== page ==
So i was just revising some basic DSP concepts. Just wanted to verify this fact.

Fourier series represents a periodic signal $\hat{x}(t)$ with period P as a countably infinite sum of sinusoids of frequency $0$, $\frac{1}{P},\frac{2}{P},\frac{3}{P}...$. This converges to the signal in the interval, $-\frac{P}{2} < t < +\frac{P}{2}$, and if the time domain signal is periodic, then over the whole time domain.

Fourier Transform is sorta like a limit of the fourier series where P goes to $\infty$.

So i know that the fourier transform of $\operatorname{rect}(t)$ is $\operatorname{sinc}(f)$ ( ignoring the scaling factors ) . And that the fourier series of a $\operatorname{rect}()$ is given by http://mathworld.wolfram.com/FourierSeriesSquareWave.html ( which is also a $\operatorname{sinc}()$ in the frequency domain ) .

I just wanted to confirm the following

If I sample the $\operatorname{sinc}()$ i obtain from the fourier transform of a $\operatorname{rect}()$, and use those values to reconstruct a fourier series, will i end up getting a square wave ?

  • $\begingroup$ Yes, that is correct (ignoring scaling factors, as you say). $\endgroup$
    – MBaz
    Feb 18, 2016 at 2:05
  • $\begingroup$ there is a small problem directly comparing the periodic extension of $\operatorname{rect}(t)$ and the Wolfram square wave page you cite and that is that the periodic extension of $\operatorname{rect}(t)$ must be an even-symmetry function with a DC component (because it toggles between 0 and 1) with only $\cos()$ terms in the Fourier Series and the Wolfram page is an odd-symmetry square wave, so it has only $\sin()$ terms in the Fourier Series and has no DC component. $\endgroup$ Feb 18, 2016 at 3:03
  • $\begingroup$ @robertbristow-johnson I just realized that, i just wanted to get my general understanding right without figuring out the mathematical details like phase/time shifts and scalings etc. $\endgroup$ Feb 18, 2016 at 14:07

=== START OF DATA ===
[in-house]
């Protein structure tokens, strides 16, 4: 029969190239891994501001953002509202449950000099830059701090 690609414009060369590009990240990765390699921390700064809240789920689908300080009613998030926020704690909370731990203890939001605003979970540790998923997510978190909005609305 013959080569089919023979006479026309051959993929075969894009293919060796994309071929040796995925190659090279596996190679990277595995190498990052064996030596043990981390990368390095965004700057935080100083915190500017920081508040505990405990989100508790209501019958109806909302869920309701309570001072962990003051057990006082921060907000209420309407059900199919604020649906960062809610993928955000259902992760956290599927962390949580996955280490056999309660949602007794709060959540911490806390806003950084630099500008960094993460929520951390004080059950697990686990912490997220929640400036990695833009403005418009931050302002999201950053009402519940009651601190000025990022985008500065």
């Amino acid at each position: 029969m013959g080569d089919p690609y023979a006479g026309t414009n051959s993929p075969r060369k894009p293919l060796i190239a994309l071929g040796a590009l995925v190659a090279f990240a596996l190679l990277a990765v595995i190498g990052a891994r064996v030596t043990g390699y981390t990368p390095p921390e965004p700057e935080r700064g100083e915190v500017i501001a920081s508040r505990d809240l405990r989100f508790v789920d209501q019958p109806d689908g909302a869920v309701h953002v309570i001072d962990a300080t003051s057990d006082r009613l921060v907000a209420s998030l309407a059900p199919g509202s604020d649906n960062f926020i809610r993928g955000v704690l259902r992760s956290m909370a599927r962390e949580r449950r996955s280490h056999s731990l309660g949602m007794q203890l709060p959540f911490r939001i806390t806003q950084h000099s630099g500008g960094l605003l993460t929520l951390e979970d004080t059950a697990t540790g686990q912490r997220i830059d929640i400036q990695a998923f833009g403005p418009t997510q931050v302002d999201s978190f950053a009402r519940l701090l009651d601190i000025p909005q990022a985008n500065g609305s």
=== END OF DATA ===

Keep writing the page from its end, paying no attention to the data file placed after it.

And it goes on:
1 Answer 1


Regarding reciprocal domains, such as the "time" domain and "frequency" domain, that are related to each other by the Fourier Transform, whenever you uniformly sample in one domain, it causes periodic extension in the other domain. It does that always.

So the Fourier Series is an example of sampling in the frequency domain causing periodicity in the time domain. The corresponding example (using duality of the Fourier Transform) is the so-called DTFT (Discrete-Time Fourier Transform) $X(e^{j\omega})$ of a sampled sequence $x[n]$ which is naturally periodic with period $2 \pi$. And normally we consider $X(e^{j\omega})$ with $-\pi < \omega \le +\pi$ .

  • $\begingroup$ I try to apply this uniform sampling argument to the CTFT $X(\omega)$ of a pure sinusoid $x(t)=\cos(\omega t)$, but I think I cannot remember the consequence of sampling an impulse function which is to be used in order to represent CTFT of the $x(t)$ at least convergent informally via generalized distributions of $\delta(t)$ $\endgroup$
    – Fat32
    Feb 18, 2016 at 13:40
  • $\begingroup$ you can't really sample $\delta(t)$ or $\delta(f)$. (and those functions don't really exist in reality anyway.) if you were attempting to sample the Fourier Transform of $x(t) = \cos(2 pi f_0 t)$ (which is $X(f) = \frac{1}{2}\left(\delta(f+f_0)+\delta(f+f_0)\right)$, what you would be attempting is to periodically extend $x(t)$ (which was previously periodic with a likely different period). if the sampling "period" in the frequency domain was not exactly $f_0$, then you get zero, which means periodically extending $\cos(2 \pi f_0 t)$ by some other period than $\frac{1}{f_0}$ adds to zero. $\endgroup$ Feb 18, 2016 at 16:14

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